The Lost Food Project: More Than Feeding the Hunger

Malaysia is one of many countries that have both food insecurity issue on one hand and obesity problem on the others (1). More than one-third of the food produced today in Malaysia is lost or wasted (2). On the 4th of April 2019, Associate Professor Dr Hazreen B Abdul Majid and four Doctor of Public Health students visited The Lost Food Project (TLFP) warehouse at Kampung Attap, Kuala Lumpur.

The Lost Food Project is a Non-Governmental Organization which act as a food bank that encourages wholesalers or retailers to donate their extra food rather than be discarded away. These foods are collected and allocated to various welfare institutions, refugees’ communities as well as soup kitchens, among others. The TLFP serves triple purposes in reducing food wastage, combating food insecurity and contributing towards food sustainability. This is reflected by the motto ‘Rescue Food. Reduce Waste. Fight Hunger’. The TLFP is a success as the project has helped to rescue over 790 tons of surplus food to provide over 2.6 million meals to people in need while preventing more than one kg of carbon emission entering the atmosphere (3).

The volunteer workers unloading the collected goods

Food sorted accordingly for distribution

The hands-on involvement was an eye-opening experience and offered us a glimpse into the operational aspect of the program. For example, we learned how foods were collected from donors, sorted out at the warehouse and finally distributed to the beneficiaries. Practically, we saw firsthand how most of the unwanted vegetables were still edible and in good quality.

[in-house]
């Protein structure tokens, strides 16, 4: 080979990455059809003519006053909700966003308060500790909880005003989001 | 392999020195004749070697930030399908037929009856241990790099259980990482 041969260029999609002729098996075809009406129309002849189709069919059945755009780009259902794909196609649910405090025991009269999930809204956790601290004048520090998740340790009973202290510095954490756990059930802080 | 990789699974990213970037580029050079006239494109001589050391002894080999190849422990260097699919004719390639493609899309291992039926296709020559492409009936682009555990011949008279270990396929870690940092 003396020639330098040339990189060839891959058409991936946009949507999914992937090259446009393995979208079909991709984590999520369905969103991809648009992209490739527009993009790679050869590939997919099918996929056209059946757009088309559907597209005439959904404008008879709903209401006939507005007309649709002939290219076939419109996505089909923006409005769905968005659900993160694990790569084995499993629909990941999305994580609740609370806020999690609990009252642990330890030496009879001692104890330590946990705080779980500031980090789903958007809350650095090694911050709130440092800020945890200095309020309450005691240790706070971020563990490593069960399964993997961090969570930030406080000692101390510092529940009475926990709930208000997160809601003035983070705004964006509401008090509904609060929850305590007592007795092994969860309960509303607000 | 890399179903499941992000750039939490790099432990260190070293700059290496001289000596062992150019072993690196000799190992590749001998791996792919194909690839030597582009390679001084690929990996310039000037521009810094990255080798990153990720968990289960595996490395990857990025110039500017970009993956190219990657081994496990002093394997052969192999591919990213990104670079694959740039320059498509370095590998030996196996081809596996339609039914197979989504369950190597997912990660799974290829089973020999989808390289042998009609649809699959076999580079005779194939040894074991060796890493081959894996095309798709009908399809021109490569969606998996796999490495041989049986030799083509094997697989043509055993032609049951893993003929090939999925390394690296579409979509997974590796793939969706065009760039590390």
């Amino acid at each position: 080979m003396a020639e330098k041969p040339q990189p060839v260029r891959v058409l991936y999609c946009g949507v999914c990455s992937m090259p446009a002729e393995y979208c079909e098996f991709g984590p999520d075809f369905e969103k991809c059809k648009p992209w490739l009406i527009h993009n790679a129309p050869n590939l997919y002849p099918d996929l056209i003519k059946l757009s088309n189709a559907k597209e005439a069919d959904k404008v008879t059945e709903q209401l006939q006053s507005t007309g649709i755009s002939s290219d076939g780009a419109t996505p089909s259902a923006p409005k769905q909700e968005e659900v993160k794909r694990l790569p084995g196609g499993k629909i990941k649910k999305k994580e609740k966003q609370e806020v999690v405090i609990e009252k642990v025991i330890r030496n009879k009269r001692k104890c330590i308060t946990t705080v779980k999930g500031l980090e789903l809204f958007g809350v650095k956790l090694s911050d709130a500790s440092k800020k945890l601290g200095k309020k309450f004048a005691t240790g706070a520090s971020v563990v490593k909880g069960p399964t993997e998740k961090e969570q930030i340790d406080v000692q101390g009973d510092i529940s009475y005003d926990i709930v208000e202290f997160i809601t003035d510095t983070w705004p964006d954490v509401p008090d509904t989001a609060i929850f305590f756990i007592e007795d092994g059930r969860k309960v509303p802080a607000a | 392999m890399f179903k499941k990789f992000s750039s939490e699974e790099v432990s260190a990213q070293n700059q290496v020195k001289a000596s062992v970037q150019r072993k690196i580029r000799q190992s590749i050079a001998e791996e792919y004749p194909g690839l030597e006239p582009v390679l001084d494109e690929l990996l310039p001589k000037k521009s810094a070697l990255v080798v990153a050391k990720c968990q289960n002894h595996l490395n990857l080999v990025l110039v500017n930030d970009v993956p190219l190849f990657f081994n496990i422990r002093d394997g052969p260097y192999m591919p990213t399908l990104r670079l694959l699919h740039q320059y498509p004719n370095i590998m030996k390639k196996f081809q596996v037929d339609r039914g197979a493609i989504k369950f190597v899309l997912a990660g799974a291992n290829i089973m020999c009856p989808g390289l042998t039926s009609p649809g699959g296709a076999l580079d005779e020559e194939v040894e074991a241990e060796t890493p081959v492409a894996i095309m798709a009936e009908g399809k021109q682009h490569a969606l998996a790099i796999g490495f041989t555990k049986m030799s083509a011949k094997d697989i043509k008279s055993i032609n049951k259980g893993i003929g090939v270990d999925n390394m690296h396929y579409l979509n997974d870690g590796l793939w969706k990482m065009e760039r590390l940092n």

Sorting good vegetables from the donated items
Sorting the good vegetables from the donated items
Stock of food products
Dividing the vegetables into separate containers for each organisation

From public health’s perspective, we should look at food wastage, food insecurity and food sustainability issues from a macroscopic view. In line with Sustainable Development Goals (like zero hunger, good health and well-being, responsible consumption and production and climate action), we can focus on the upstream factors to address the social determinant of health at the national level. Various key stakeholders like the Public Health and Nutrition Division, Ministry of Health, Ministry of Agriculture and NGOs like TLFP can collaborate to expand the existing operation to different states and even at the national level.

(Prepared by DrPH candidates who is taking MWA8015 module)


  1. UNICEF. Malaysia: Overcoming childhood obesity and malnutrition in Malaysia, news release. [Internet]. 2016 April 7 [cited 2019 April 7].
  2. Siti Wahidah Abd Ghafar. Food Waste in Malaysia: Trends, Current Practices and Key Challenges. FFTC Agricultural Policy Articles. [Internet]. 2018 Jan [cited 2019 April 7].
  3. The Lost Food Project (2018). The lost food project.

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